Lumipulse is a test that acts as an early detector for Alzheimer’s disease. It helps persons 55 and over determine in an inexpensive, non-invasive way if they have the benchmarkers for Alzheimer’s. This test measures the amyloid-beta proteins that appear in one’s system. Amyloid-beta is a protein that occurs naturally in healthy brains but forms clumps or tangles between the brain cells of people with Alzheimer’s disease. This causes cellular death that leads to Alzheimer’s symptoms. By catching symptoms early, Lumipulse can help in a better quality of life for our loved ones. Options for early treatment and planning help make the disease easier to manage.
Lumipulse is an in-vitro test. In vitro means the testing is done in a tube or dish and tested in a controlled setting, like a lab. This kind of testing is used frequently from pregnancy tests to cholesterol testing.
Lumipulse is testing for amyloid-beta proteins. In Alzheimer’s patients, these proteins form clumps making brain cells to die. The disease causes a buildup of amyloid-beta proteins in the brain. Through testing cerebral spinal fluid, Lumipulse is looking for elevated protein levels to diagnose early or pre stages of Alzheimer’s disease.
Being able to detect Alzheimer’s disease earlier, is one of Lumipulse’s many advantages. The other main benefit is that this test would replace the current use of PET scans. Currently they determine elevated levels of amyloid-beta proteins through brain imaging. PET scans are costly (averaging $5,000 to $6,000) and have a risk of radiation exposure. In comparison, Lumipulse can test and be interpreted by a doctor on the same day. This enables doctors to properly diagnose patients in a faster, cheaper way.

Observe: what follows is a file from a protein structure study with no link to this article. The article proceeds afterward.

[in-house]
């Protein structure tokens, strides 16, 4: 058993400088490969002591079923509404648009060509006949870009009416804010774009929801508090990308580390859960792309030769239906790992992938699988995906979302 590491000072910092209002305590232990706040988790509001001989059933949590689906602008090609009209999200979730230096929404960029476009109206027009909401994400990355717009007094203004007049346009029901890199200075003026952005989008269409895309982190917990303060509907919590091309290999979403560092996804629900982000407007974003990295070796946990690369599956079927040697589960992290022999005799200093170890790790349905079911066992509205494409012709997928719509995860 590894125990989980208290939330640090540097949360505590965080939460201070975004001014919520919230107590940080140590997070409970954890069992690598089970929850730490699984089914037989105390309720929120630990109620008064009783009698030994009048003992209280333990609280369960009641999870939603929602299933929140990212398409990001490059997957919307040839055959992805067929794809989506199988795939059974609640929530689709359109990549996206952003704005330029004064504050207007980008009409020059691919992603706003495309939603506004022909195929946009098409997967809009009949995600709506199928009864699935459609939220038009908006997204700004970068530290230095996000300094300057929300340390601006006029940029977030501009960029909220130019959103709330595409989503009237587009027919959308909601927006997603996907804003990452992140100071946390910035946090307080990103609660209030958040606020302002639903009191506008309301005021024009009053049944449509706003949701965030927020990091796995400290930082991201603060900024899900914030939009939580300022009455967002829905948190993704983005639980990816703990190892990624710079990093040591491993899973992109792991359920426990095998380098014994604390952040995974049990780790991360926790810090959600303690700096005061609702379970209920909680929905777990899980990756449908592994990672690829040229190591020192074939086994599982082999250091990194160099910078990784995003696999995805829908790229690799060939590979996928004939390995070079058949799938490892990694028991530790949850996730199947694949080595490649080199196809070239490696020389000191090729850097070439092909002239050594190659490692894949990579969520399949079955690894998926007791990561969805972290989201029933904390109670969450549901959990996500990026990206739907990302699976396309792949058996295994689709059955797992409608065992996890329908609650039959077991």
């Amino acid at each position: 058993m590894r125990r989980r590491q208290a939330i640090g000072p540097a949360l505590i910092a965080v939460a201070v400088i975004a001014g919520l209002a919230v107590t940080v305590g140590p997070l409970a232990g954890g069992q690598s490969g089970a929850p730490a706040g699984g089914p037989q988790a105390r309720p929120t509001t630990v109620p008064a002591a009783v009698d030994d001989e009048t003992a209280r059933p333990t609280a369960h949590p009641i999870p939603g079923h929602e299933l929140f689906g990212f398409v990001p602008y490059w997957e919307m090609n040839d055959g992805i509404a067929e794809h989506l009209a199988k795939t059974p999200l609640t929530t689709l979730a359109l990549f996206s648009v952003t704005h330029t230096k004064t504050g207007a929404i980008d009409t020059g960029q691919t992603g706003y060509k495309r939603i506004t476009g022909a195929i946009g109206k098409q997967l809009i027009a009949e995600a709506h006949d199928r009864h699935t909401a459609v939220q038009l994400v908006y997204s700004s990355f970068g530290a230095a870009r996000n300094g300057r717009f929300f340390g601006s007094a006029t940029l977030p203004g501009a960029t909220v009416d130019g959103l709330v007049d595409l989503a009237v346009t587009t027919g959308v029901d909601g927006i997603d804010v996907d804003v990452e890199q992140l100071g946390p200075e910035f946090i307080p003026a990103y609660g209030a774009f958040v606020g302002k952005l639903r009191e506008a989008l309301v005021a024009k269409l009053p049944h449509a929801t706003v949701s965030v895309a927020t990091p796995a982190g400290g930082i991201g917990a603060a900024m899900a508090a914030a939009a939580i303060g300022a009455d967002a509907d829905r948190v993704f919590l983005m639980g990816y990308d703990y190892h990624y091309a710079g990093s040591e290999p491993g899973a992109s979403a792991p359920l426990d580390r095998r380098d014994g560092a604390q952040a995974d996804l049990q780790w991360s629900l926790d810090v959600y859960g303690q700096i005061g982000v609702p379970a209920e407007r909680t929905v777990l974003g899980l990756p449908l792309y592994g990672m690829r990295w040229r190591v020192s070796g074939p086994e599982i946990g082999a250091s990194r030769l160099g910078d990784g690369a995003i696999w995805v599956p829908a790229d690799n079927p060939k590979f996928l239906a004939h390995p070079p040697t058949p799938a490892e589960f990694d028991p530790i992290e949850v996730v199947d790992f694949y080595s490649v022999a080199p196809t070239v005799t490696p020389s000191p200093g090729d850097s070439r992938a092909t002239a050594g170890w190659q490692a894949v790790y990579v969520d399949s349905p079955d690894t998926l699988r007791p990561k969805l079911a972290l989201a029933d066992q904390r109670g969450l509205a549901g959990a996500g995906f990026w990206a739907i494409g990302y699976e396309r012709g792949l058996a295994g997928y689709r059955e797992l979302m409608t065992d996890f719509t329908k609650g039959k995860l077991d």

While there are not many cons for Lumipulse, it needs to be noted that this non-invasive test must be performed together with other medical evaluations. This is necessary to determine that a positive result is not given in error. Potentially, the only risk with a false positive or negative would be too much or too little treatment. Other types of dementia could test positive for elevated amyloid-beta proteins in the brain and also healthy older individuals can naturally have higher levels of the protein that are not toxic to them.
In the process of Lumipulse getting FDA approval, it underwent a double check of the efficiency of the test. The FDA reviewed samples and did their own lab testing. They tested 292 samples and their results were in line with what Lumipulse reported. The FDA found that 97% of all positive Lumipulse diagnostic tests also tested positive for Alzheimer’s through PET scans. In addition, 87% of the negative results also tested negative via brain imaging.
As with all new treatments in the fight against Alzheimer’s disease, an important question arises, when can this help my loved one? At this time, we do not know. The company that makes Lumipulse, Fujirebio Diagnostics, has not said when they are releasing this new diagnostic tool.
Normally after FDA approval, cost and insurance coverage eligibility are determined. At this point, there is still no information on its financial effect. Fujirebio, the makers of Lumipulse, have not advertised its price.
FDA approval is vital for determining if this new diagnostic test will be covered by insurance. At this point there is no information. It is not known if Medicare, Medicaid and/or private insurance will cover Lumipulse or if it will be an out-of-pocket expense.